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Statement on the Commission’s Consideration of the Public Company Accounting Oversight Board’s Proposed 2016 Budget and Accounting Support Fee

Commissioner Kara M. Stein

March 14, 2016

Opening Remarks at Open Meeting to Consider PCAOB Proposed Budget and Accounting Support Fee for 2016 white-remarks-open-meeting-pcaob-031416

I want to extend my thanks to the team in the Office of the Chief Accountant that works every day with the Public Company Accounting Oversight Board (“PCAOB”) to protect investors, including Jim Schnurr, Brian Croteau, Kevin Stout, Mark Jacoby, Khalid Shah, and Matt Hodder, and to the team in our Office of Financial Management, Ken Johnson, Caryn Kauffman, Richard Taylor, Nicole Puccio, Crystal Willis, and Yolanda Dews.

I also want to extend my thanks to Chairman James Doty for appearing here today and to the members and staff of the PCAOB for their hard work throughout the budget process. In addition, I want to acknowledge the other members of the Board that are with us today, Steve Harris, Lew Ferguson, and Jeanette Franzel. Your work is vital to ensuring the integrity and fairness of our capital markets through strong oversight of public company and broker-dealer auditors.

Over a decade ago, a series of sensational accounting scandals exposed severe weaknesses in our accounting and financial reporting system. Ultimately, a number of large companies collapsed after revelations about their fictitious accounting. This raised concerns about the public’s confidence in financial reporting, in the capital markets, and particularly, regarding the role of the public’s gatekeepers, the auditors. Nine months after Enron’s financial misdeeds were first reported, and weeks after the WorldCom scandal became public, Congress passed the Sarbanes-Oxley Act of 2002.[1]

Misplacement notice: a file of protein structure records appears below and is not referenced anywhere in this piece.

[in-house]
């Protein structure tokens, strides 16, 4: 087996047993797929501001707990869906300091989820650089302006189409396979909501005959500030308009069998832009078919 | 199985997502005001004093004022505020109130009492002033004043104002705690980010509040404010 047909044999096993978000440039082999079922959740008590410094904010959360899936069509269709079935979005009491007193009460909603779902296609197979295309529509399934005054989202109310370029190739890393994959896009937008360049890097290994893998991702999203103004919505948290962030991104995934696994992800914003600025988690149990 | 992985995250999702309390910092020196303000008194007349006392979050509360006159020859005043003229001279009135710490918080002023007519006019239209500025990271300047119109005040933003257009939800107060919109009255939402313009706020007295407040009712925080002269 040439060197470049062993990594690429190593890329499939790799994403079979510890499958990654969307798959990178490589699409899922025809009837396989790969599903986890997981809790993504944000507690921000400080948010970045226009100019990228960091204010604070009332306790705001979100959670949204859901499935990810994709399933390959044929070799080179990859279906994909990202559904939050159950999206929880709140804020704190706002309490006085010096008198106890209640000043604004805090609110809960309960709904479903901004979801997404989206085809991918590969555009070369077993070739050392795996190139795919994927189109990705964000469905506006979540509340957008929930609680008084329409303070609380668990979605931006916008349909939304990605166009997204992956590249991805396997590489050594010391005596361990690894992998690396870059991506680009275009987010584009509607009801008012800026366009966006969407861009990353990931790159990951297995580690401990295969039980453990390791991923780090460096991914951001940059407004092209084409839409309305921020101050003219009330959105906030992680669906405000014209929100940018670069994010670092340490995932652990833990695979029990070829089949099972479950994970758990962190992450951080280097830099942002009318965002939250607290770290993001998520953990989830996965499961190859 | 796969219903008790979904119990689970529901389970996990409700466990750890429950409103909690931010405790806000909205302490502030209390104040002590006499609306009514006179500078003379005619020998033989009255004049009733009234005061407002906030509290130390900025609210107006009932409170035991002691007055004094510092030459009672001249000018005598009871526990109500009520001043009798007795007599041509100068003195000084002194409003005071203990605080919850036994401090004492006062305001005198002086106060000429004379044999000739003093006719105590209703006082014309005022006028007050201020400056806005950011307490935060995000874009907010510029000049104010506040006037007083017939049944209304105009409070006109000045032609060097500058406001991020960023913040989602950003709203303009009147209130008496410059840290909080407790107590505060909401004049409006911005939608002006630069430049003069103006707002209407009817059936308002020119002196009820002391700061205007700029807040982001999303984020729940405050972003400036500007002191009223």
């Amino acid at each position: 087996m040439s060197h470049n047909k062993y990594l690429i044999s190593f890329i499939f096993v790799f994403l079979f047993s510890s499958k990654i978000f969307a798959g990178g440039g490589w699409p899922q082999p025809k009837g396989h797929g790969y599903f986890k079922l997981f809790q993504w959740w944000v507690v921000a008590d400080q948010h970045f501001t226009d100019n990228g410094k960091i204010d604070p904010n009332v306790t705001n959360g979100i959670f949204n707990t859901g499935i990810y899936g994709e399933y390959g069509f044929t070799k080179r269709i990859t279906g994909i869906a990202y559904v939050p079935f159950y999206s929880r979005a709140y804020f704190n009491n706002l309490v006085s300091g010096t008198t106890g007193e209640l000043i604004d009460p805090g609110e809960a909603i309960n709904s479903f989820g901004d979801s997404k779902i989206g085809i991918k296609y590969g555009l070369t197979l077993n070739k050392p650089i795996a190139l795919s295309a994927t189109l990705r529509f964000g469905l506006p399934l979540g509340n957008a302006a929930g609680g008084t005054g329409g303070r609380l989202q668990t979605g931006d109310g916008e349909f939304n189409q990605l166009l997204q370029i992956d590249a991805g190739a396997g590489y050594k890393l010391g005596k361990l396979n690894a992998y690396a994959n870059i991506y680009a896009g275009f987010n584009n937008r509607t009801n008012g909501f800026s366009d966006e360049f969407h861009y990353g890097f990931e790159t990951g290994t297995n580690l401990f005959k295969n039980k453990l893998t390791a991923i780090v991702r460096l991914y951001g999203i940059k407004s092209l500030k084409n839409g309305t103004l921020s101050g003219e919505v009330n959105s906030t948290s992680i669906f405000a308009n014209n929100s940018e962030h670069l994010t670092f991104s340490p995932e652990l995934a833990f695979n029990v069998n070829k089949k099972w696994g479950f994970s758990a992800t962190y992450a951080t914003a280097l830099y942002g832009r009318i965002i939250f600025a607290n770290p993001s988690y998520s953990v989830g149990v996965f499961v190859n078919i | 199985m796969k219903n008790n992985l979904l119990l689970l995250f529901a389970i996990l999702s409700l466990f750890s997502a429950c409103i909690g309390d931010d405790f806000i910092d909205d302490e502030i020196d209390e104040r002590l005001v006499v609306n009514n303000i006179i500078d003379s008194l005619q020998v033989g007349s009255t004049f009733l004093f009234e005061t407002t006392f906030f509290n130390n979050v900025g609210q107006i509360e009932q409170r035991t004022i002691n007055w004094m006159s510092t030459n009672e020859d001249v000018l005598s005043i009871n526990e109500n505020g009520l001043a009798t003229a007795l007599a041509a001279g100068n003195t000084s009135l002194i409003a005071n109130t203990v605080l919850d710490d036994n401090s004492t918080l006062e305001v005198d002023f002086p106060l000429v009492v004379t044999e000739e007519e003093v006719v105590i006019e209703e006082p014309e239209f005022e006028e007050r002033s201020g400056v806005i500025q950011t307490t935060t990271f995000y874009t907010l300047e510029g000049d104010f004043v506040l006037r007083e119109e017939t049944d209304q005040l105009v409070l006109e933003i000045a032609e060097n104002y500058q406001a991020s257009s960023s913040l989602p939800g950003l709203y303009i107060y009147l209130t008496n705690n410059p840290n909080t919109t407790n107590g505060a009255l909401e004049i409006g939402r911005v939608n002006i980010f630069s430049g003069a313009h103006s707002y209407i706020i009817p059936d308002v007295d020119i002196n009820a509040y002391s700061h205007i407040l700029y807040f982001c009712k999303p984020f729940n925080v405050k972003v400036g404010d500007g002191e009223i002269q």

The Sarbanes-Oxley Act, among other things, created a new organization called the Public Company Accounting Oversight Board (PCAOB). The PCAOB was created to provide external, and independent, oversight of the auditors of U.S. public companies. When establishing the PCAOB, Congress vested the Commission with the authority to both review and approve the PCAOB’s rules, standards, and budget. [2]

We are here this morning to fulfill the Commission’s statutory duty to review and consider the PCAOB’s 2016 budget, and the related fees that will fund its operations. Today’s meeting brings the public into the oversight process, which is important for both the Commission and the PCAOB’s accountability to the American people.

To be sure, the PCAOB and the audit profession have both come a long way since the enactment of the Sarbanes-Oxley Act. Audit quality has improved. The PCAOB’s inspections have led to audit firms making significant improvements to their quality controls. The PCAOB’s inspection reports are now being used by audit committees to engage in discussions with their auditors about audit quality. In addition, these public reports can be used by the accounting profession as a whole to identify potential issues and prevent quality control problems within their own firms.

However, progress in how the audit gets communicated to the public remains elusive. The only communication to investors, market participants, and regulators about all of the hard work that goes into an audit is a one-page standardized audit report that has changed little over the last 80 years. Other countries are experimenting with modernizing the standardized audit report. They are finding that additional transparency in the audit is extremely valuable for investors.[3] I’m looking forward to hearing about the progress that the PCAOB is making in its review of the current audit reporting model and improvements about how the audit is communicated.

Further, with the PCAOB firmly established in its roles in standard-setting, inspections, and enforcement, now is a good time to ask questions about the future of both auditing and the audit profession. Is the investor getting the information that he or she needs? How can we make the audit more effective?

It appears that more and more companies are prioritizing information outside of the financial statements in their communications with investors and other market participants. Some are emphasizing non-GAAP performance measures and other metrics, either through press releases or in management’s discussion and analysis. Others are highlighting changes in the number of new customers, new subscribers, or same-store sales, or even “normalized” earnings.